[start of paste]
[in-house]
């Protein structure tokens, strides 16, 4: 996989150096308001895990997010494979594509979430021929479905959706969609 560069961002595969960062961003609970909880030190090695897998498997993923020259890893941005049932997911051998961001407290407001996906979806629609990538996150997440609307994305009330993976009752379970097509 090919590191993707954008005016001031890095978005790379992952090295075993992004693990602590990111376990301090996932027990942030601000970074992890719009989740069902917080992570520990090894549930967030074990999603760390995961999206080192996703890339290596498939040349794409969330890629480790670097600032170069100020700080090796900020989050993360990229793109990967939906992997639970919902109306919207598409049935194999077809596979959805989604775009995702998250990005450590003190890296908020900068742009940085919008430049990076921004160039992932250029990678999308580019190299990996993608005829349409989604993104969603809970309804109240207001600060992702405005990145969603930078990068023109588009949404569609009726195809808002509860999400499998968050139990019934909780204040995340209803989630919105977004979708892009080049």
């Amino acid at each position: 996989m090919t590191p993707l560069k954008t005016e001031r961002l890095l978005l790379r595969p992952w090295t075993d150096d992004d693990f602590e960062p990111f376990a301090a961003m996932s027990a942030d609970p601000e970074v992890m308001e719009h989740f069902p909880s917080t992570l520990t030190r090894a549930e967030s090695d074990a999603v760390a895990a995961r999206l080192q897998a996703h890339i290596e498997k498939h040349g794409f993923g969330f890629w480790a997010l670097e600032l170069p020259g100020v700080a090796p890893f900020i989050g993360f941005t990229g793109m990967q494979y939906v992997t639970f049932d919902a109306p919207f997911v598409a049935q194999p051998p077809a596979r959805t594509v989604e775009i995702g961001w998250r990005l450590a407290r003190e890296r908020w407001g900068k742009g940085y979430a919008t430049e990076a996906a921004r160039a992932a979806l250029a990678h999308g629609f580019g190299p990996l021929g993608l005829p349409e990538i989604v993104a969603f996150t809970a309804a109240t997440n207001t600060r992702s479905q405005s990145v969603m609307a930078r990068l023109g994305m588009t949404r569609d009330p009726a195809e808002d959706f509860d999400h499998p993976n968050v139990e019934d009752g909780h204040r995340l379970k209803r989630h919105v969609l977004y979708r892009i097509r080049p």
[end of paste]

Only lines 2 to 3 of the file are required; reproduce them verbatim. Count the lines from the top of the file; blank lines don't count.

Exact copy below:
């Protein structure tokens, strides 16, 4: 996989150096308001895990997010494979594509979430021929479905959706969609 560069961002595969960062961003609970909880030190090695897998498997993923020259890893941005049932997911051998961001407290407001996906979806629609990538996150997440609307994305009330993976009752379970097509 090919590191993707954008005016001031890095978005790379992952090295075993992004693990602590990111376990301090996932027990942030601000970074992890719009989740069902917080992570520990090894549930967030074990999603760390995961999206080192996703890339290596498939040349794409969330890629480790670097600032170069100020700080090796900020989050993360990229793109990967939906992997639970919902109306919207598409049935194999077809596979959805989604775009995702998250990005450590003190890296908020900068742009940085919008430049990076921004160039992932250029990678999308580019190299990996993608005829349409989604993104969603809970309804109240207001600060992702405005990145969603930078990068023109588009949404569609009726195809808002509860999400499998968050139990019934909780204040995340209803989630919105977004979708892009080049």
């Amino acid at each position: 996989m090919t590191p993707l560069k954008t005016e001031r961002l890095l978005l790379r595969p992952w090295t075993d150096d992004d693990f602590e960062p990111f376990a301090a961003m996932s027990a942030d609970p601000e970074v992890m308001e719009h989740f069902p909880s917080t992570l520990t030190r090894a549930e967030s090695d074990a999603v760390a895990a995961r999206l080192q897998a996703h890339i290596e498997k498939h040349g794409f993923g969330f890629w480790a997010l670097e600032l170069p020259g100020v700080a090796p890893f900020i989050g993360f941005t990229g793109m990967q494979y939906v992997t639970f049932d919902a109306p919207f997911v598409a049935q194999p051998p077809a596979r959805t594509v989604e775009i995702g961001w998250r990005l450590a407290r003190e890296r908020w407001g900068k742009g940085y979430a919008t430049e990076a996906a921004r160039a992932a979806l250029a990678h999308g629609f580019g190299p990996l021929g993608l005829p349409e990538i989604v993104a969603f996150t809970a309804a109240t997440n207001t600060r992702s479905q405005s990145v969603m609307a930078r990068l023109g994305m588009t949404r569609d009330p009726a195809e808002d959706f509860d999400h499998p993976n968050v139990e019934d009752g909780h204040r995340l379970k209803r989630h919105v969609l977004y979708r892009i097509r080049p």